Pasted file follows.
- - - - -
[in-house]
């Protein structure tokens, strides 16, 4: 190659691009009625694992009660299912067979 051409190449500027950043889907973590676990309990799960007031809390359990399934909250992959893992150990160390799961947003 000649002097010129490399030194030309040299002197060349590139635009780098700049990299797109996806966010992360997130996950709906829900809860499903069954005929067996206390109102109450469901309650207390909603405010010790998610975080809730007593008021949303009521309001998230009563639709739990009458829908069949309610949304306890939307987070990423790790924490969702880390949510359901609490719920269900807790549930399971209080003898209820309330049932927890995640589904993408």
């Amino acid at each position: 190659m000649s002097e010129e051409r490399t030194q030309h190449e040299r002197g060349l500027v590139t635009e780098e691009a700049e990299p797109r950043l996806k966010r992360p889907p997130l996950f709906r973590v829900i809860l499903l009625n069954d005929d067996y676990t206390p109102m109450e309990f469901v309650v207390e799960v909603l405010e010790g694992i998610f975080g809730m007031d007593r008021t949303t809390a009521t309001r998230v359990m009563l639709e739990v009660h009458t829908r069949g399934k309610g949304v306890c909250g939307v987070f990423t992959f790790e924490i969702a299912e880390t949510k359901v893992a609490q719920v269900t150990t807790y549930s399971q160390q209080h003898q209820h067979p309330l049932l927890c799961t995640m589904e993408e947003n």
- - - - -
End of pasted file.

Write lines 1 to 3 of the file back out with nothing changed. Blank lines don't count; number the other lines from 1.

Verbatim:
[in-house]
């Protein structure tokens, strides 16, 4: 190659691009009625694992009660299912067979 051409190449500027950043889907973590676990309990799960007031809390359990399934909250992959893992150990160390799961947003 000649002097010129490399030194030309040299002197060349590139635009780098700049990299797109996806966010992360997130996950709906829900809860499903069954005929067996206390109102109450469901309650207390909603405010010790998610975080809730007593008021949303009521309001998230009563639709739990009458829908069949309610949304306890939307987070990423790790924490969702880390949510359901609490719920269900807790549930399971209080003898209820309330049932927890995640589904993408």
């Amino acid at each position: 190659m000649s002097e010129e051409r490399t030194q030309h190449e040299r002197g060349l500027v590139t635009e780098e691009a700049e990299p797109r950043l996806k966010r992360p889907p997130l996950f709906r973590v829900i809860l499903l009625n069954d005929d067996y676990t206390p109102m109450e309990f469901v309650v207390e799960v909603l405010e010790g694992i998610f975080g809730m007031d007593r008021t949303t809390a009521t309001r998230v359990m009563l639709e739990v009660h009458t829908r069949g399934k309610g949304v306890c909250g939307v987070f990423t992959f790790e924490i969702a299912e880390t949510k359901v893992a609490q719920v269900t150990t807790y549930s399971q160390q209080h003898q209820h067979p309330l049932l927890c799961t995640m589904e993408e947003n």